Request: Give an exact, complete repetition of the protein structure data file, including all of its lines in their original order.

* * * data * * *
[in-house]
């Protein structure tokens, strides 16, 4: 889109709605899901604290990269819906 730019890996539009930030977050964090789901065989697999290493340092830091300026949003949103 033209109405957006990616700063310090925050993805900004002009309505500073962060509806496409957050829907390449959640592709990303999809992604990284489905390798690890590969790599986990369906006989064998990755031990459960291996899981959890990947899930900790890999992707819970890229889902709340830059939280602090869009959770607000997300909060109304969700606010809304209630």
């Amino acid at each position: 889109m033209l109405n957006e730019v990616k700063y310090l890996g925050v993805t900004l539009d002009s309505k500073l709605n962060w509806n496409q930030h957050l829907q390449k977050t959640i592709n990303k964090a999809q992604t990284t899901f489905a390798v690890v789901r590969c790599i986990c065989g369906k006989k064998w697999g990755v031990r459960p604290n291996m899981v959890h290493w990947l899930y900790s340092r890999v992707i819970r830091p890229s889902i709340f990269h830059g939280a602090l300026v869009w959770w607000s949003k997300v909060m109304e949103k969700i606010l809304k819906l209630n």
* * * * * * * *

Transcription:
[in-house]
């Protein structure tokens, strides 16, 4: 889109709605899901604290990269819906 730019890996539009930030977050964090789901065989697999290493340092830091300026949003949103 033209109405957006990616700063310090925050993805900004002009309505500073962060509806496409957050829907390449959640592709990303999809992604990284489905390798690890590969790599986990369906006989064998990755031990459960291996899981959890990947899930900790890999992707819970890229889902709340830059939280602090869009959770607000997300909060109304969700606010809304209630």
């Amino acid at each position: 889109m033209l109405n957006e730019v990616k700063y310090l890996g925050v993805t900004l539009d002009s309505k500073l709605n962060w509806n496409q930030h957050l829907q390449k977050t959640i592709n990303k964090a999809q992604t990284t899901f489905a390798v690890v789901r590969c790599i986990c065989g369906k006989k064998w697999g990755v031990r459960p604290n291996m899981v959890h290493w990947l899930y900790s340092r890999v992707i819970r830091p890229s889902i709340f990269h830059g939280a602090l300026v869009w959770w607000s949003k997300v909060m109304e949103k969700i606010l809304k819906l209630n």